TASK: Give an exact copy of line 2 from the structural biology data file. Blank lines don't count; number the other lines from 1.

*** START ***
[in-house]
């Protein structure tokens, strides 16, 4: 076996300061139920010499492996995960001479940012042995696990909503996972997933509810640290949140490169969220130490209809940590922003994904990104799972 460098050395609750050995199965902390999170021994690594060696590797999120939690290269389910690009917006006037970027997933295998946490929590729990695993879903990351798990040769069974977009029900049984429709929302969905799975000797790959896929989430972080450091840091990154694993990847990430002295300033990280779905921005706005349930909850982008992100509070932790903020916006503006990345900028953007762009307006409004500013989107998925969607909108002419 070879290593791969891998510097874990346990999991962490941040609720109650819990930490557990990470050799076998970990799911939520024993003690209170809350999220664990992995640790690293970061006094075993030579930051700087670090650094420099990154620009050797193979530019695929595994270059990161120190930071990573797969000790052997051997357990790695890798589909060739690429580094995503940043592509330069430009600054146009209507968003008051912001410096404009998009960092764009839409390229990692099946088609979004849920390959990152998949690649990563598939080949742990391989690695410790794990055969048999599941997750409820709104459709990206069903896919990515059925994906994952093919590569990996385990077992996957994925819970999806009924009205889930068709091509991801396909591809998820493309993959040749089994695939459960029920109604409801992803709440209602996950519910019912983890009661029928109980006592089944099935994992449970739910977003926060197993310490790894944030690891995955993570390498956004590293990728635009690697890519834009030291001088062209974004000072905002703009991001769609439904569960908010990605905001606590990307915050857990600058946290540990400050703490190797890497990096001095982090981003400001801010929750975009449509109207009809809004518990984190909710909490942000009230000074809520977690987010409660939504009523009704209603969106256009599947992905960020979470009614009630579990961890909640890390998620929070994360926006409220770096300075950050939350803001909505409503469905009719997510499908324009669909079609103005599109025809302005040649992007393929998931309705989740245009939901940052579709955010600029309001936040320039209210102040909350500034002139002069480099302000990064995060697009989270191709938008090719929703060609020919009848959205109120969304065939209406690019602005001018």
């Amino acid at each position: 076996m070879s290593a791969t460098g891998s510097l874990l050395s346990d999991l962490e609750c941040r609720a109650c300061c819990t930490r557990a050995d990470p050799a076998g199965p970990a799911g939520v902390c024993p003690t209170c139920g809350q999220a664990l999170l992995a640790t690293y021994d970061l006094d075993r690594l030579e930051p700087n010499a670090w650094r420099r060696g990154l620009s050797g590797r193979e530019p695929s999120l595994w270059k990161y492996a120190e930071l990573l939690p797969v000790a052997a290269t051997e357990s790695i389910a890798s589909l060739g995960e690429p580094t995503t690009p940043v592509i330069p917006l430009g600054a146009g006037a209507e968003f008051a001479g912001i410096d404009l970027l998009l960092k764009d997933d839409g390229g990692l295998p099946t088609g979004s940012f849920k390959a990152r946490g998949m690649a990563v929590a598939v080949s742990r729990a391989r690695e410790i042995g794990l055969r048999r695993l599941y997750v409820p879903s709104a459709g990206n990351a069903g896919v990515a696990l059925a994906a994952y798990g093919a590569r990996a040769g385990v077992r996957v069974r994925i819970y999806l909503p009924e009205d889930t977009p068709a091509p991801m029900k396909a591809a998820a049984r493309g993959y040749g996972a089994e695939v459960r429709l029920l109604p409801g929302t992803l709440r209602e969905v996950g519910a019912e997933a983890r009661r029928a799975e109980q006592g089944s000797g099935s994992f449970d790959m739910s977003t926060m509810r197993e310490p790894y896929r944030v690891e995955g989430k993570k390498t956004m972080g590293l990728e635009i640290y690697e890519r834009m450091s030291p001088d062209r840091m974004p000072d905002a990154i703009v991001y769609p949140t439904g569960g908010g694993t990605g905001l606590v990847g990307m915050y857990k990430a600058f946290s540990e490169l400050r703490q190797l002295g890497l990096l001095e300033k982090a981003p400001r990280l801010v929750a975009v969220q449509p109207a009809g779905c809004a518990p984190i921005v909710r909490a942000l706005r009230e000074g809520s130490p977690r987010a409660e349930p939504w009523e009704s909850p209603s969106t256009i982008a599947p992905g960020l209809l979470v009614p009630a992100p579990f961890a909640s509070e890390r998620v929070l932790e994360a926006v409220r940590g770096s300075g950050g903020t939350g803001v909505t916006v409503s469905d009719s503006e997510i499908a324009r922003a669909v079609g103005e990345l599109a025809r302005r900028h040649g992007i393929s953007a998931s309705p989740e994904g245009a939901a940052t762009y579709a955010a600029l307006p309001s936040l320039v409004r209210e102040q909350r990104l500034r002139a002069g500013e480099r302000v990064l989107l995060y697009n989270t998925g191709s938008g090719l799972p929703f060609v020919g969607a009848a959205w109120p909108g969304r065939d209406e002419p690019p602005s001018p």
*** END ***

């Protein structure tokens, strides 16, 4: 076996300061139920010499492996995960001479940012042995696990909503996972997933509810640290949140490169969220130490209809940590922003994904990104799972 460098050395609750050995199965902390999170021994690594060696590797999120939690290269389910690009917006006037970027997933295998946490929590729990695993879903990351798990040769069974977009029900049984429709929302969905799975000797790959896929989430972080450091840091990154694993990847990430002295300033990280779905921005706005349930909850982008992100509070932790903020916006503006990345900028953007762009307006409004500013989107998925969607909108002419 070879290593791969891998510097874990346990999991962490941040609720109650819990930490557990990470050799076998970990799911939520024993003690209170809350999220664990992995640790690293970061006094075993030579930051700087670090650094420099990154620009050797193979530019695929595994270059990161120190930071990573797969000790052997051997357990790695890798589909060739690429580094995503940043592509330069430009600054146009209507968003008051912001410096404009998009960092764009839409390229990692099946088609979004849920390959990152998949690649990563598939080949742990391989690695410790794990055969048999599941997750409820709104459709990206069903896919990515059925994906994952093919590569990996385990077992996957994925819970999806009924009205889930068709091509991801396909591809998820493309993959040749089994695939459960029920109604409801992803709440209602996950519910019912983890009661029928109980006592089944099935994992449970739910977003926060197993310490790894944030690891995955993570390498956004590293990728635009690697890519834009030291001088062209974004000072905002703009991001769609439904569960908010990605905001606590990307915050857990600058946290540990400050703490190797890497990096001095982090981003400001801010929750975009449509109207009809809004518990984190909710909490942000009230000074809520977690987010409660939504009523009704209603969106256009599947992905960020979470009614009630579990961890909640890390998620929070994360926006409220770096300075950050939350803001909505409503469905009719997510499908324009669909079609103005599109025809302005040649992007393929998931309705989740245009939901940052579709955010600029309001936040320039209210102040909350500034002139002069480099302000990064995060697009989270191709938008090719929703060609020919009848959205109120969304065939209406690019602005001018």